"I wanted to follow up on our conversation and express my concern," Wolkoff writes to Gates, going on to remind him that "when this is audited it will become public knowledge." The committee had been offered a price of $700,000 to use the hotel for four days.

The report notes that if the Trump Organization overcharged the inaugural committee, that could be a tax law violation, as this would be an example of a person with influence over a non-profit charging it above market rates. A spokesperson for Ivanka Trump told ProPublica that she recommended charging a "fair market rate."

Federal prosecutors are reportedly already investigating whether the inaugural committee misspent money and whether foreign entities may have donated to the committee in an attempt to buy access to the administration. White House Press Secretary Sarah Huckabee Sanders said Friday that the committee "doesn't have anything to do with the president or the first lady." Read more at ProPublica. Brendan Morrow

2:56 p.m.

Outgoing Wisconsin Gov. Scott Walker (R) signed legislation Friday limiting the power that newly-elected Democrats will have when they take office.

Dubbed a "power grab" by many, the bill was signed with no changes after Walker previously stated he was considering partial vetoes, Politico reports. The bill has been met with criticism from both Democrats and Republicans, with governor-elect Tony Evers (D) and former Republican Gov. Scott McCallum both urging Walker to veto the bill.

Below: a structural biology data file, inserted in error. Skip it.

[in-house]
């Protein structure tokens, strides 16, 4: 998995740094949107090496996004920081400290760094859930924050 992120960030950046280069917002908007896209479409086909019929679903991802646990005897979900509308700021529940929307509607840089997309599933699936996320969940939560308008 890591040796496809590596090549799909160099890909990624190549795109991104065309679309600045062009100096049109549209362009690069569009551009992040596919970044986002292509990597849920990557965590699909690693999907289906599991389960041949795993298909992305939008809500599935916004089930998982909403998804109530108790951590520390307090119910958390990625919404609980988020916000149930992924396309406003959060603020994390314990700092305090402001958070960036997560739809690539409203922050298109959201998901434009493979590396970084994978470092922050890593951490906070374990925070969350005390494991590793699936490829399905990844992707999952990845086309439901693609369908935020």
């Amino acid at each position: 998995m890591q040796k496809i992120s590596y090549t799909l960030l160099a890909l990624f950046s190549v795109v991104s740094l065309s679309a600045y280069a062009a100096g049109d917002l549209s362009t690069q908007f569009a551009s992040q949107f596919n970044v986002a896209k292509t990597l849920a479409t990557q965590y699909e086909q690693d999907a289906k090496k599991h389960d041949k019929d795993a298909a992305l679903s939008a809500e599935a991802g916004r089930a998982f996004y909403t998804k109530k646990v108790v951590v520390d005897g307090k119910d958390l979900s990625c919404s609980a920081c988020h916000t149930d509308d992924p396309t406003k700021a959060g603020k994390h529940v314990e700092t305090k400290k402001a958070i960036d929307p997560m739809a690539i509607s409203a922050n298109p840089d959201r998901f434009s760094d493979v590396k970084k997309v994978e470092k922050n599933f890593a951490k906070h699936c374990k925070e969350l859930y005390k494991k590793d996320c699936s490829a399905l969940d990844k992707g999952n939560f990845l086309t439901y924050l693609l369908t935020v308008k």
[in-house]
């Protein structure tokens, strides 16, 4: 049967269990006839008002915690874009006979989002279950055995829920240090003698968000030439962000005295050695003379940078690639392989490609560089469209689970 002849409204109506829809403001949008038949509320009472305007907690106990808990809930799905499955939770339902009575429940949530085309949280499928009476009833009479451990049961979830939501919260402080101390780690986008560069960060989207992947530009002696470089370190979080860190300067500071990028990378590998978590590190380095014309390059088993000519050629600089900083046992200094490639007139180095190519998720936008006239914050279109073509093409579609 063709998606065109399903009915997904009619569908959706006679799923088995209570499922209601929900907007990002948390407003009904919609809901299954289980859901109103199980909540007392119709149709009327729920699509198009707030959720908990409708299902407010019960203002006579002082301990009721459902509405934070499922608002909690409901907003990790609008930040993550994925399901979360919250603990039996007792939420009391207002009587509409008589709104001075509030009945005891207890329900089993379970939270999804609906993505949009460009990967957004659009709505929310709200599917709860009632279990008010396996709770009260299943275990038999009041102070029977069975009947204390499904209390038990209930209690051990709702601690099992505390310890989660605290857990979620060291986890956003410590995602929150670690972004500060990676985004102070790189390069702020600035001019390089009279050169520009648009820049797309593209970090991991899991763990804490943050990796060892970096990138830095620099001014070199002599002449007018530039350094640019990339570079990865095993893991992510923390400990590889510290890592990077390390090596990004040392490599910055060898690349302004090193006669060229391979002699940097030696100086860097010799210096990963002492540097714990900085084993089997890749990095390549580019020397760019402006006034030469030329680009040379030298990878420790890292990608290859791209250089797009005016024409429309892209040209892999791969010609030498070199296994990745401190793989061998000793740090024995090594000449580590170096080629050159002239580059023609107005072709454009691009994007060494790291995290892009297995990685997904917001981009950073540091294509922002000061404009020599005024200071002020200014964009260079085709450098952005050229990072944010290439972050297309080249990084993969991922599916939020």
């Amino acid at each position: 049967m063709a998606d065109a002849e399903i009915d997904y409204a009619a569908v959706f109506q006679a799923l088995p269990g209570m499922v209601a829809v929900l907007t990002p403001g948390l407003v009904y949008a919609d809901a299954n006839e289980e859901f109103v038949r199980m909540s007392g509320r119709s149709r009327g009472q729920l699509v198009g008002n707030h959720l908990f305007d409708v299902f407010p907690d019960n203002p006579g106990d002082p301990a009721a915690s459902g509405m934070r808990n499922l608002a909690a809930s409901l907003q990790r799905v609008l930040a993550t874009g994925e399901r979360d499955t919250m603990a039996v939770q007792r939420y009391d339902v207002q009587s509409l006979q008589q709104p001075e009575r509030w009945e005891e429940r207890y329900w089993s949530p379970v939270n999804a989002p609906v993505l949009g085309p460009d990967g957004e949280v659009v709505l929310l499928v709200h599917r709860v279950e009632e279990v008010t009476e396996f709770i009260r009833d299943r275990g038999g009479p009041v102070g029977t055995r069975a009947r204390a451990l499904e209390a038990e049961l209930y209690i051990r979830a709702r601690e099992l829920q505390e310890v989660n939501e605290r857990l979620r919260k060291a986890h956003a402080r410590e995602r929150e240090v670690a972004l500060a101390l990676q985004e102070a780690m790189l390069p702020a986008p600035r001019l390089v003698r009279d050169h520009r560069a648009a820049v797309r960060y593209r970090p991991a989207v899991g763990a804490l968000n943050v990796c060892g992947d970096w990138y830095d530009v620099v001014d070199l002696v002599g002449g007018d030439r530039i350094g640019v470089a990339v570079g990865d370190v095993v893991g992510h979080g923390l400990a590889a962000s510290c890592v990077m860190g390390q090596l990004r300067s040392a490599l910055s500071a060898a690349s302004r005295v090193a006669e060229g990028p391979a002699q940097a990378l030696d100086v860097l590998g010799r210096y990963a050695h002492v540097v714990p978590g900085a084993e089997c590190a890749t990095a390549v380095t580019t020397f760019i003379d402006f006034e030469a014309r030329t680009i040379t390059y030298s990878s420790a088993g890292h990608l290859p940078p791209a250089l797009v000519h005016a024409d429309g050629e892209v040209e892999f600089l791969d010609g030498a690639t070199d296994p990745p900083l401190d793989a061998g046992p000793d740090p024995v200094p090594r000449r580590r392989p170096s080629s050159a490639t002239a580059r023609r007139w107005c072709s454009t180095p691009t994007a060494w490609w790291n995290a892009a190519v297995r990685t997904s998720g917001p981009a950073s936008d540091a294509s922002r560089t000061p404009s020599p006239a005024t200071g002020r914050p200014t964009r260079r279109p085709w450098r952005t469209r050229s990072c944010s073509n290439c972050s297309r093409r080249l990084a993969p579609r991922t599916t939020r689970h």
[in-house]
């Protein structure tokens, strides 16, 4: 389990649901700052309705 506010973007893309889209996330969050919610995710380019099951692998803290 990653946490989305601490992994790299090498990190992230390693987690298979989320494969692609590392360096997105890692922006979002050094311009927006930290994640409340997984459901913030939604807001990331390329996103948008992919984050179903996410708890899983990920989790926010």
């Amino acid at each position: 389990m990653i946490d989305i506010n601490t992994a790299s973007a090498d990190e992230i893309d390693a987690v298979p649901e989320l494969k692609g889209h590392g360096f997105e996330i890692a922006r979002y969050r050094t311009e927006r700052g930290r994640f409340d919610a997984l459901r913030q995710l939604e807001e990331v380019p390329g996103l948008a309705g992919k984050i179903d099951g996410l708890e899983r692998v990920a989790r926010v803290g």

The bills will limit the governor's oversight on previously approved laws and give the state legislature control over a state economic development agency, per The Huffington Post. The legislation also reduces the amount of time for early voting, capping it at two weeks statewide. A flood of early voters were reportedly influential in toppling Walker in favor of Evers in the midterm elections.

Walker fought back against critics before signing the bill, saying that the issue has been sensationalized.

"There's a lot of hype and hysteria, particularly in the national media, implying this is a power shift," Walker said. "It's not."

Evers criticized Walker's decision to "ignore and override the will of the people of Wisconsin," and said the controversial decision will be Walker's legacy. Marianne Dodson